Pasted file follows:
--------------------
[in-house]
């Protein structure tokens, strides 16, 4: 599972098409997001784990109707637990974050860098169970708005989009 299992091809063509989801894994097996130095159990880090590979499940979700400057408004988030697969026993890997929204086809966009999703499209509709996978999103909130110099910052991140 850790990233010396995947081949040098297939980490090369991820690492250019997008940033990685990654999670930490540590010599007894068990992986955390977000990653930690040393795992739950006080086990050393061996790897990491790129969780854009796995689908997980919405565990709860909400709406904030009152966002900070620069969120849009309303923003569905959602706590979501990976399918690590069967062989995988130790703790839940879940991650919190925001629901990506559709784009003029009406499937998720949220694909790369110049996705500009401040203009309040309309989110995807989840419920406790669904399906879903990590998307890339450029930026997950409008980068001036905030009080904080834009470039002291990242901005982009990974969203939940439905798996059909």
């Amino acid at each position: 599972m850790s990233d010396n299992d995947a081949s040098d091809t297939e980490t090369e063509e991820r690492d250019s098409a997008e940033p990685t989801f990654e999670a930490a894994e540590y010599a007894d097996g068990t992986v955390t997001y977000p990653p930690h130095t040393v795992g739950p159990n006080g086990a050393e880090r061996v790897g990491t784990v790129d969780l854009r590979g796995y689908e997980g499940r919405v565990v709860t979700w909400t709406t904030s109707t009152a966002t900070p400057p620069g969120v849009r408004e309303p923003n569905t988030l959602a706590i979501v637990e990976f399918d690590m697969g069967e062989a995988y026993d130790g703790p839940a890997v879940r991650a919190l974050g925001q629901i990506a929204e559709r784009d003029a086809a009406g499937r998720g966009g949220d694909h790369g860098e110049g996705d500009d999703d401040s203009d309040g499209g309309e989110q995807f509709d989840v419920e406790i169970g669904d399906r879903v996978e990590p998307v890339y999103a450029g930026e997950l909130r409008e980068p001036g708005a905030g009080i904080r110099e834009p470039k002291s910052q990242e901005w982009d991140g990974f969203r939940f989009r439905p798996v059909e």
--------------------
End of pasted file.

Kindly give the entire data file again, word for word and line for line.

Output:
[in-house]
């Protein structure tokens, strides 16, 4: 599972098409997001784990109707637990974050860098169970708005989009 299992091809063509989801894994097996130095159990880090590979499940979700400057408004988030697969026993890997929204086809966009999703499209509709996978999103909130110099910052991140 850790990233010396995947081949040098297939980490090369991820690492250019997008940033990685990654999670930490540590010599007894068990992986955390977000990653930690040393795992739950006080086990050393061996790897990491790129969780854009796995689908997980919405565990709860909400709406904030009152966002900070620069969120849009309303923003569905959602706590979501990976399918690590069967062989995988130790703790839940879940991650919190925001629901990506559709784009003029009406499937998720949220694909790369110049996705500009401040203009309040309309989110995807989840419920406790669904399906879903990590998307890339450029930026997950409008980068001036905030009080904080834009470039002291990242901005982009990974969203939940439905798996059909």
């Amino acid at each position: 599972m850790s990233d010396n299992d995947a081949s040098d091809t297939e980490t090369e063509e991820r690492d250019s098409a997008e940033p990685t989801f990654e999670a930490a894994e540590y010599a007894d097996g068990t992986v955390t997001y977000p990653p930690h130095t040393v795992g739950p159990n006080g086990a050393e880090r061996v790897g990491t784990v790129d969780l854009r590979g796995y689908e997980g499940r919405v565990v709860t979700w909400t709406t904030s109707t009152a966002t900070p400057p620069g969120v849009r408004e309303p923003n569905t988030l959602a706590i979501v637990e990976f399918d690590m697969g069967e062989a995988y026993d130790g703790p839940a890997v879940r991650a919190l974050g925001q629901i990506a929204e559709r784009d003029a086809a009406g499937r998720g966009g949220d694909h790369g860098e110049g996705d500009d999703d401040s203009d309040g499209g309309e989110q995807f509709d989840v419920e406790i169970g669904d399906r879903v996978e990590p998307v890339y999103a450029g930026e997950l909130r409008e980068p001036g708005a905030g009080i904080r110099e834009p470039k002291s910052q990242e901005w982009d991140g990974f969203r939940f989009r439905p798996v059909e």